Inge, William (Vol. 8)
Inge, William 1913–1973
An American playwright, screenwriter, and novelist, Inge is the author of, among other plays, Bus Stop and The Dark at the Top of the Stairs. Inge presents ordinary lives; their horror, in his view, rests in their banality. Like the plays of Tennessee Williams, Inge's dramas frequently focus on women. He was a recipient of the Pulitzer Prize in Drama. (See also CLC, Vol. 1, and Contemporary Authors, Vols. 9-12, rev. ed.)
William Inge the playwright, like William Inge the gentleman from Kansas via St. Louis, uses his good manners for their proper dramatic purpose, which is to clothe a reality which is far from surface. It is done, as they say, with mirrors, but the mirrors may all of a sudden turn into x-ray photos, and it is done so quietly and deftly that you hardly know the moment when the mirrors stop being mirrors and the more penetrating exposures begin to appear on the stage before you. All of a sudden, but without any startling explosion, it happens, and you're not sure just when and how. This nice, well-bred next door neighbor, with the accent that belongs to no region except the region of good manners, has begun to uncover a world within a world, and it is not the world that his welcome prepared you to meet, it's a secret world that exists behind the screen of neighborly decorum. And that's when and where you meet the talent of William Inge, the true and wonderful talent which is for offering, first, the genial surface of common American life, and then not ripping but quietly dropping the veil that keeps you from seeing yourself as you are. Somehow he does it in such a way that you are not offended or startled by it. It's just what you are, and why should you be ashamed of it? We are what we are, and why should we be ashamed of it more than enough to want to improve it a little? That's what Bill Inge tells you, in his quiet, gently modulated voice that belongs to no region but the region of sincerity and understanding. No, don't be ashamed of it, but see it and know it and make whatever corrections you feel able to make, and they are bound to be good ones.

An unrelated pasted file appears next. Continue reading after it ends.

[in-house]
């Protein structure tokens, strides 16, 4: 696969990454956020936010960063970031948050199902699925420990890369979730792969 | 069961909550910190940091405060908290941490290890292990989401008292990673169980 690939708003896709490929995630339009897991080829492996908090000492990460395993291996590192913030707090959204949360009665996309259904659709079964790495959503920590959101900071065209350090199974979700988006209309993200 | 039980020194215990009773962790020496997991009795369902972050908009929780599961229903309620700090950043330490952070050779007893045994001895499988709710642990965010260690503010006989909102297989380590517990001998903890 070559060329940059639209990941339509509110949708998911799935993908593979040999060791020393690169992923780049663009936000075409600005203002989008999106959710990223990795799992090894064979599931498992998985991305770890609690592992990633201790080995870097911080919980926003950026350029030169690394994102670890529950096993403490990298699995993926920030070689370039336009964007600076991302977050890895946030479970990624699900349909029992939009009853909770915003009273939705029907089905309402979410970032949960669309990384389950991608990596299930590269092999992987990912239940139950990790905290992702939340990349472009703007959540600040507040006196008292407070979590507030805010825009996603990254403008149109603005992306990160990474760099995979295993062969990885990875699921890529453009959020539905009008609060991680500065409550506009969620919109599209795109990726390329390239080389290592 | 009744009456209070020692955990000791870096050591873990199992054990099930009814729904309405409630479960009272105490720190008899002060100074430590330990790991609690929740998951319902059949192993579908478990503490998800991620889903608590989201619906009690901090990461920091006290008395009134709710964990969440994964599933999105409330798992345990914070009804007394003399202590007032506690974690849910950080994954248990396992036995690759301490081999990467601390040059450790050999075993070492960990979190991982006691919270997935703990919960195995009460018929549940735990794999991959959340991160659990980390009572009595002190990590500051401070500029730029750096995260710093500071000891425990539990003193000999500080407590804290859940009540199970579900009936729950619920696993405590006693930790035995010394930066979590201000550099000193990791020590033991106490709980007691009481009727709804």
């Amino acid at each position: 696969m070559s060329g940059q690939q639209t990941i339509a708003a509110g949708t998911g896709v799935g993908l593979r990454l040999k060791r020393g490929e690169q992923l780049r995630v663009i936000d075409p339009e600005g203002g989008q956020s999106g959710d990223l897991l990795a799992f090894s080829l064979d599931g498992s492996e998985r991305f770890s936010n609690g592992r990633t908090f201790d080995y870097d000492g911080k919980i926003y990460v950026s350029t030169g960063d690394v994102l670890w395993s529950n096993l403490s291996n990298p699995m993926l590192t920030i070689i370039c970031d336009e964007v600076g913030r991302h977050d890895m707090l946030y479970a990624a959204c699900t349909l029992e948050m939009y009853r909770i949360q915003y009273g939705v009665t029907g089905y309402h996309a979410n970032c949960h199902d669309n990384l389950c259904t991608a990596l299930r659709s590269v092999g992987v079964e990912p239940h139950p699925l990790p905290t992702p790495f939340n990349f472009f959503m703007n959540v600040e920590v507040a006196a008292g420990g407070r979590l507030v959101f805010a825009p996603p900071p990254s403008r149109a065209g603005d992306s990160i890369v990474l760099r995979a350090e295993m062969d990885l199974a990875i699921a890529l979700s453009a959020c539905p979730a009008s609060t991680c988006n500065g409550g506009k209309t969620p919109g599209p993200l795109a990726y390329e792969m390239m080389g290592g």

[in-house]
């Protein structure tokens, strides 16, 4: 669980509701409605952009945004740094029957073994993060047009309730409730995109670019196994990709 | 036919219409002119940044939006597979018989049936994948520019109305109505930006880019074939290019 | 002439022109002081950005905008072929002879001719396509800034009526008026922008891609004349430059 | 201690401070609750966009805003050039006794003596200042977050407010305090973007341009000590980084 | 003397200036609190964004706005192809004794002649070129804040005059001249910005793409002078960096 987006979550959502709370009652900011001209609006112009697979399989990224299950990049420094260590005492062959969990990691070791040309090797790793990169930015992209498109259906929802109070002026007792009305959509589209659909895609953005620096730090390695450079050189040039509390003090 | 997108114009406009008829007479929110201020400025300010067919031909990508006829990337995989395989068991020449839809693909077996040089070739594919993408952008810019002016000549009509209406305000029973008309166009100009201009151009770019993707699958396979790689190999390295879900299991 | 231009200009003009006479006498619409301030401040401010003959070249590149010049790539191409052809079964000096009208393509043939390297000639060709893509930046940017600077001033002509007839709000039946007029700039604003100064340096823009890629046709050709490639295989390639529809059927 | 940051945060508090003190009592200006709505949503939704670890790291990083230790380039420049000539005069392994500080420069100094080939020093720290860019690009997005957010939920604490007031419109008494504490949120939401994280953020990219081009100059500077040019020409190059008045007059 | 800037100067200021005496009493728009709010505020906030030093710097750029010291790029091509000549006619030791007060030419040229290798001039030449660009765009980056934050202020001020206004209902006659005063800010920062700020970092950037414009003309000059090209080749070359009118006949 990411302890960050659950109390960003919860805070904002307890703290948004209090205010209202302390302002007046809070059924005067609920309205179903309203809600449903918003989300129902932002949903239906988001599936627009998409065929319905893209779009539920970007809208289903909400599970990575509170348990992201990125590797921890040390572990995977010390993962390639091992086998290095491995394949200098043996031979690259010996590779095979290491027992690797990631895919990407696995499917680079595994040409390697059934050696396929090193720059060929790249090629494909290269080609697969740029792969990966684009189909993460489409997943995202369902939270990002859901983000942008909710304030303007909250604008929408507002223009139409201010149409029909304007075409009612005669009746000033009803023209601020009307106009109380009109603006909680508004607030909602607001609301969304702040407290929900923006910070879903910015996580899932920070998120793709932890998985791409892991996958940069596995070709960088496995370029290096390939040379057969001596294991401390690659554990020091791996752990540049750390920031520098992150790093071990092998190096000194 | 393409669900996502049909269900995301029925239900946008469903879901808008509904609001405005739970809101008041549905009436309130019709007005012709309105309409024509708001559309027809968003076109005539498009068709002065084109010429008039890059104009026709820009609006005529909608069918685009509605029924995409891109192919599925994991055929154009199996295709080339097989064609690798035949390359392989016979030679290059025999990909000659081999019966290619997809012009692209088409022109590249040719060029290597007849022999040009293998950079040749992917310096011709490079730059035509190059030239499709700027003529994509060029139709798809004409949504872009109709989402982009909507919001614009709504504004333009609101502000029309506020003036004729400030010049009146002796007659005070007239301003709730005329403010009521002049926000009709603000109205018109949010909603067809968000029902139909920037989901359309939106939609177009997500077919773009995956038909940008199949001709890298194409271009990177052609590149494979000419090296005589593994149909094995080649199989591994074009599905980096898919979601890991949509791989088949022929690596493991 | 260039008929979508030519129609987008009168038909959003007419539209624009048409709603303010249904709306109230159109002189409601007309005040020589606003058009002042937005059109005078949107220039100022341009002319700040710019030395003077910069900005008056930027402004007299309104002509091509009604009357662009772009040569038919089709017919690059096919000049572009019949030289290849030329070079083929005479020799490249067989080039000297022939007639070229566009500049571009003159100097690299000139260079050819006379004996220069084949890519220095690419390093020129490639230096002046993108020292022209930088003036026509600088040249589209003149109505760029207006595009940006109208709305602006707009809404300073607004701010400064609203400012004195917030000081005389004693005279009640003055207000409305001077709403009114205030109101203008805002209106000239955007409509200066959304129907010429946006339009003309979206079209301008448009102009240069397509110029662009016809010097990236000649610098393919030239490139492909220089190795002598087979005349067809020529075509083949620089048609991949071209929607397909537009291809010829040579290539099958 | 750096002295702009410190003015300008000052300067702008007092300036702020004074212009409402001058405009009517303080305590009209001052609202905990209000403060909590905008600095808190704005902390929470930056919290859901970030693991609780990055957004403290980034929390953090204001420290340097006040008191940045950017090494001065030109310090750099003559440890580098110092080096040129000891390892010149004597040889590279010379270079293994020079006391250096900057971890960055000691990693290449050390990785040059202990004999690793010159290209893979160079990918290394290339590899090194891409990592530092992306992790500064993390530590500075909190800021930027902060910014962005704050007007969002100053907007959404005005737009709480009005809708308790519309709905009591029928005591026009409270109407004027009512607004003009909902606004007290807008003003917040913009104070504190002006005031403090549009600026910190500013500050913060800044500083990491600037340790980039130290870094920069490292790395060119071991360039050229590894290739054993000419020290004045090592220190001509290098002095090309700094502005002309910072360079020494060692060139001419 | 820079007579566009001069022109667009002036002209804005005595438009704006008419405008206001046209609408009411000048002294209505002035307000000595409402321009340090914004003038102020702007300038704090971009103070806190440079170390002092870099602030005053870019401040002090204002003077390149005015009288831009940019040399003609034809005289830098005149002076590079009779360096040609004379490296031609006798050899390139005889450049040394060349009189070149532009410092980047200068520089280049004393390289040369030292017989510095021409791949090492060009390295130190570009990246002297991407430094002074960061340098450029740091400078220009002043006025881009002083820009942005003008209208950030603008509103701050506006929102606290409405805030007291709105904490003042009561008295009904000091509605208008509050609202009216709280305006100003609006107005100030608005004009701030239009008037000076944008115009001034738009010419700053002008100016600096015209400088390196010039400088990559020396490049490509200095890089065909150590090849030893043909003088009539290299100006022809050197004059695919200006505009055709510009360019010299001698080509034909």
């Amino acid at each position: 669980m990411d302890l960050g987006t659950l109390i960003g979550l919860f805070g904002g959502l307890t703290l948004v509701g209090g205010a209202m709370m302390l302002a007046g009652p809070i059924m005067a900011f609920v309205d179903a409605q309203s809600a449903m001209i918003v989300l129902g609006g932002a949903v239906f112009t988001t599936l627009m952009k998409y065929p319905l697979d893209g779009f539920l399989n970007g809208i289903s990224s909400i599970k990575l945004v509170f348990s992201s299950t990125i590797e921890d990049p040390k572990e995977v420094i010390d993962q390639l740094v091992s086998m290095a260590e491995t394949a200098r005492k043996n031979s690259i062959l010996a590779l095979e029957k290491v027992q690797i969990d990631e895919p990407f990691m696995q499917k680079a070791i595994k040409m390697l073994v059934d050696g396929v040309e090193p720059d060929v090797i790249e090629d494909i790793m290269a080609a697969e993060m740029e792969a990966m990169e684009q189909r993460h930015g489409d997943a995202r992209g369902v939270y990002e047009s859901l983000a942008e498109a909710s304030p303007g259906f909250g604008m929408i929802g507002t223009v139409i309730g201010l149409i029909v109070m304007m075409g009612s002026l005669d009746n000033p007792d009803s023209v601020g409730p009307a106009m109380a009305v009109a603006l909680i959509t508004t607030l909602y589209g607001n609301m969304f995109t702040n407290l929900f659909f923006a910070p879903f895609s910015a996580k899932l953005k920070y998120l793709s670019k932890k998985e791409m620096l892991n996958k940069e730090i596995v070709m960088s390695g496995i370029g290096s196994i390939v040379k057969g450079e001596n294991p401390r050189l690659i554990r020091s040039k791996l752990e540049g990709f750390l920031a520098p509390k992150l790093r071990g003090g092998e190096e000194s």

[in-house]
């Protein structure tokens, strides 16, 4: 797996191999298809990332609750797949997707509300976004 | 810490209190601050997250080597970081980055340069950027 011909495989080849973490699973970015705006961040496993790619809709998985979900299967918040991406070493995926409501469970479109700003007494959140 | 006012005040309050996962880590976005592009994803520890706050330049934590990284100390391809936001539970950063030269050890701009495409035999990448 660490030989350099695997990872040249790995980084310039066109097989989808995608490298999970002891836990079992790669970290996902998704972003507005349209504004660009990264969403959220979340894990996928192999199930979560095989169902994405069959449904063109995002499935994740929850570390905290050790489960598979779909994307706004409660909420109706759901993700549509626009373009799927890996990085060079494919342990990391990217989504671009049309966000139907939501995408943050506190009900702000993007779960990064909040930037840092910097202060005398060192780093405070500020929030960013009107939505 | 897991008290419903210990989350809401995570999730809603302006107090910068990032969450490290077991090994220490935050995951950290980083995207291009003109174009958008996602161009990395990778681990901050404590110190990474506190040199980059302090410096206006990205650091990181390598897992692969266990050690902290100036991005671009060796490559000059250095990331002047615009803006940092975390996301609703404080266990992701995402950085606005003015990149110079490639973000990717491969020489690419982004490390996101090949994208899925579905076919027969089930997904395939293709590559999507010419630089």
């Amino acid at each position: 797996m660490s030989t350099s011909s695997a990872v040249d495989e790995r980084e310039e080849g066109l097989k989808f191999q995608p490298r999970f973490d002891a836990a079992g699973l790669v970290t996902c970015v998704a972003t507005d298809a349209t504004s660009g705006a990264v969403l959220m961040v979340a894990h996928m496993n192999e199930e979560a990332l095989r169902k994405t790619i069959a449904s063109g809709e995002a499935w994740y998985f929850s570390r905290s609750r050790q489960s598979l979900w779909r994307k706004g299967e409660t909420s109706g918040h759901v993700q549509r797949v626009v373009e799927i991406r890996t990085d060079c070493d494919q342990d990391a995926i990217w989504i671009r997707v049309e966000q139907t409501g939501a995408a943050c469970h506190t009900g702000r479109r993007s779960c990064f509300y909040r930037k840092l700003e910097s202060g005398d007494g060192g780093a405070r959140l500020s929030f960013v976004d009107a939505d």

X-ray photos, coming out of mirrors, may reveal the ravages of tissues turning malignant or of arteries beginning to be obstructed by deposits of calcium or fat. This is God's or the devil's way of removing us to make room for our descendants. Do they work together, God and the devil? I sometimes suspect that there's a sort of understanding between them, which we won't understand until Doomsday.
But Inge reveals the operations of both these powerful mysteries in our lives if you will meet him halfway, and therein lies his very peculiar talent. (pp. vii-viii)
Tennessee Williams, in his introduction to The Dark at the Top of the Stairs, by William Inge (copyright © 1958 by William Inge; reprinted by permission of Random House, Inc.), Random House, 1958, pp. vii-viii.